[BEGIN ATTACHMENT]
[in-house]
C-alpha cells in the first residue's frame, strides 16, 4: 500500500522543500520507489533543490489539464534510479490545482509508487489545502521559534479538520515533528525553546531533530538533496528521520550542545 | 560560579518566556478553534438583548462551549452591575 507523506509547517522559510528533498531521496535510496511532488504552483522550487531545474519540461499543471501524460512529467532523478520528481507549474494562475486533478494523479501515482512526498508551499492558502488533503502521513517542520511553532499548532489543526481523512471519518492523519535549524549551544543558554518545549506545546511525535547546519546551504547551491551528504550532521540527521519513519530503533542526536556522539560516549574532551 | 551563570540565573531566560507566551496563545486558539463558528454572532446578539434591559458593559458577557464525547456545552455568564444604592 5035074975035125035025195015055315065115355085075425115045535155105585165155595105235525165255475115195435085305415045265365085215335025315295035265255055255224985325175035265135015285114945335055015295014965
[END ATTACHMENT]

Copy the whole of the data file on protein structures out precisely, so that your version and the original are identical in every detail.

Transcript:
[in-house]
C-alpha cells in the first residue's frame, strides 16, 4: 500500500522543500520507489533543490489539464534510479490545482509508487489545502521559534479538520515533528525553546531533530538533496528521520550542545 | 560560579518566556478553534438583548462551549452591575 507523506509547517522559510528533498531521496535510496511532488504552483522550487531545474519540461499543471501524460512529467532523478520528481507549474494562475486533478494523479501515482512526498508551499492558502488533503502521513517542520511553532499548532489543526481523512471519518492523519535549524549551544543558554518545549506545546511525535547546519546551504547551491551528504550532521540527521519513519530503533542526536556522539560516549574532551 | 551563570540565573531566560507566551496563545486558539463558528454572532446578539434591559458593559458577557464525547456545552455568564444604592 5035074975035125035025195015055315065115355085075425115045535155105585165155595105235525165255475115195435085305415045265365085215335025315295035265255055255224985325175035265135015285114945335055015295014965